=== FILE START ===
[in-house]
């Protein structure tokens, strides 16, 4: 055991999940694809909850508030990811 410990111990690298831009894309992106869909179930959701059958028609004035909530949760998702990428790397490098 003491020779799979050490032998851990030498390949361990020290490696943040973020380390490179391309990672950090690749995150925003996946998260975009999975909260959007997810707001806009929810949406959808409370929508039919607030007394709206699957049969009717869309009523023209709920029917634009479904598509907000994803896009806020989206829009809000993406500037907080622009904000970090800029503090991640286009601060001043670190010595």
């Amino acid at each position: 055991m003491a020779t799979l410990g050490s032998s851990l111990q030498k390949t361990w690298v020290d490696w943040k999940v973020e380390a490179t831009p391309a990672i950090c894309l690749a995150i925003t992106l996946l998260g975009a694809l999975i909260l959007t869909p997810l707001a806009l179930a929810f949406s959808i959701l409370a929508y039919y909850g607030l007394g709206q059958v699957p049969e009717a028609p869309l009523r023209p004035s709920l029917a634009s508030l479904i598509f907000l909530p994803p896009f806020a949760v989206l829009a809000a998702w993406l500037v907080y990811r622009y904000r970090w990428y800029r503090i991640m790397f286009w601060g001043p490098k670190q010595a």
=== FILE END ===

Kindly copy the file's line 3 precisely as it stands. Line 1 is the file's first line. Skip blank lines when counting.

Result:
């Amino acid at each position: 055991m003491a020779t799979l410990g050490s032998s851990l111990q030498k390949t361990w690298v020290d490696w943040k999940v973020e380390a490179t831009p391309a990672i950090c894309l690749a995150i925003t992106l996946l998260g975009a694809l999975i909260l959007t869909p997810l707001a806009l179930a929810f949406s959808i959701l409370a929508y039919y909850g607030l007394g709206q059958v699957p049969e009717a028609p869309l009523r023209p004035s709920l029917a634009s508030l479904i598509f907000l909530p994803p896009f806020a949760v989206l829009a809000a998702w993406l500037v907080y990811r622009y904000r970090w990428y800029r503090i991640m790397f286009w601060g001043p490098k670190q010595a």